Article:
Brexit ‘the end of the world’ regardless of outcome?

Shane Hickey examines what might yet emerge in a post-referendum Britain

So what would a post-Brexit Britain look like? Will a vote to remain settle the UK’s euroscepticism problem once and for all? The answer is, of course, that no one knows.  Photographs: AFP Photo

So what would a post-Brexit Britain look like? Will a vote to remain settle the UK’s euroscepticism problem once and for all? The answer is, of course, that no one knows. Photographs: AFP Photo

 

Amid the exasperating litany of lies, half-truths, estimations, projections, guesstimates and forecasts that have come from both sides about what a post-referendum Britain will look like, broadcaster and former Conservative MP Giles Brandreth perhaps summed it up best.

“Nobody knows which way it is going to go and nobody knows which way it should go. All we do know is that it will be the end of the world.

“If we vote exit, apparently, everything will collapse. Already Barbara Windsor has committed suicide on EastEnders in anticipation of Brexit.

“Houses will be worthless; there will be a third world war - it’s going to be appalling.

“But of course, if we stay in, we will be overwhelmed by 200 million people a week arriving on our shores, most of them apparently from Turkey but not delightful.”

So what would a post-Brexit Britain look like? Will a vote to remain settle the UK’s euroscepticism problem once and for all? The answer is, of course, that no one knows.

Surely there is some realistic idea?

The treasury select committee of parliament has produced one of the more succinct reports which manages to quell the bluster from both sides in the search for facts. Although soberly entitled The Economic and Financial Costs and Benefits of the UK’s EU Membership, the report gives a colourful and straight take on what could happen post June 23.

OK, so if Britain votes to leave, what happens straight away?

It won’t be a case of “June 23, they’re in; June 24, they’re out”. However, there will almost inevitably be turmoil on the markets, especially on the value of sterling (HSBC economists envisage the drop in value could be 20 per cent).

Even chief Brexiteer Boris Johnson’s former adviser said it would be an economic shock which depresses economic activity in the short term. That economic uncertainty could remain for as long as it takes to decide what the UK’s relationship with the EU would be.

What exactly the British government’s plans are in the case that there is a Brexit are not clear, as they have not been spelled out for fear of helping the opposition.

Under the rules, the departure of a state from the EU is covered by Article 50. This lays down a two-year negotiation to sort out the terms of parting.

Crucially, however, the clock does not start running immediately, and it is up to the British to decide when to start it if they do vote to Leave, so, in reality, a final departure could take far significantly more than two years to unfold.

Just as well, because every minute would be needed to sort out the chaos created by such a vote.

And if there is a vote to remain, does that mean the British people are happy to be part of Europe?

Far from it, looking at the polls. Since the beginning of this lengthy lead-up to the referendum, both Leave and Remain have jostled at about equal shares - although Leave appears to have sprinted ahead in the last few weeks.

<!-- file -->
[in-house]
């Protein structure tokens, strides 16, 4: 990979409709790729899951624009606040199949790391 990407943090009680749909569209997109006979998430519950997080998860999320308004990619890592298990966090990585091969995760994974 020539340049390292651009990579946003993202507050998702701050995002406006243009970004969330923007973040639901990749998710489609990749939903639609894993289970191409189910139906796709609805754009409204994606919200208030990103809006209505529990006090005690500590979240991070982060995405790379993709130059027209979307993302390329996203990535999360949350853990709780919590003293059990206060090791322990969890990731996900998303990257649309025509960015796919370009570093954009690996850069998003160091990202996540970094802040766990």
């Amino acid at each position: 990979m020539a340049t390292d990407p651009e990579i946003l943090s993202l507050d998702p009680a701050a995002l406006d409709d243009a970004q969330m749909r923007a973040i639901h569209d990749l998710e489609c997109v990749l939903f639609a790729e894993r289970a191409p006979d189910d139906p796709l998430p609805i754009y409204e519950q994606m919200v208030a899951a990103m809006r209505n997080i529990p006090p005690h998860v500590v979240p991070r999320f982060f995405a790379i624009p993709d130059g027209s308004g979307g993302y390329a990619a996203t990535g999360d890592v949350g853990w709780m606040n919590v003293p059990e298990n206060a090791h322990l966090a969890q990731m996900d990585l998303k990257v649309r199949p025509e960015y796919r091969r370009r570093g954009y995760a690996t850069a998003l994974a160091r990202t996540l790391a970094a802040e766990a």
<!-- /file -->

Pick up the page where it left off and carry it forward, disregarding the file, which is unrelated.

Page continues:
The main issue is immigration and the perception of EU workers moving to the UK for work without restriction.

Even with a vote to Remain, this complaint is unlikely to dissipate. In the committee’s report, it is pointed out that the new compulsory national living wage - introduced this year at £7.20 (€9.06) per hour - may increase the attractiveness of Britain to migrant workers.

Leave campaigners constantly cite this figure as being many multiples of the average wage in some eastern European countries, conveniently omitting that the cost of living in London, for example, is also many multiples of its equivalent in Bucharest or similar cities.

Dare we ask - what happens long-term if there is a vote to leave?

First up is trade. As Britain would be out of the EU, it would have to agree a new relationship, which would require the consent of all of the member states’ governments. No easy task.

Back in the UK, there would likely be a push for there to be limits to migration from the rest of Europe. A consistent call from the Leave side is for there to be a quota-style system imposed, as to what workers are needed and when.

However, in its corner, the UK would be coming to the table as the largest single trading partner for goods, ahead even of the US.

That said, “the goodwill of other EU members could not necessarily be relied upon”, the report succinctly puts it.

Moreover, the Leave side has not detailed what Britain’s relationship to the single market would be. What is clear is that trade with the EU will drop.

The question is whether this drop can be counter-balanced by what Britain gets with a Brexit - independent trade, more liberal regulations and a changed approach to migration.

Where is the rest of the world when all this is happening?

Will the UK be able to negotiate trade deals with other countries while simultaneously doing them with the EU?

Will Britain have the same access to foreign markets as it has as a member of the EU?

Any answers are speculation.

But the US and China have said that an EU trade deal is of greater importance than one with just the UK. Then again, it could actually be easier for them to deal with a single country rather than a bloc.

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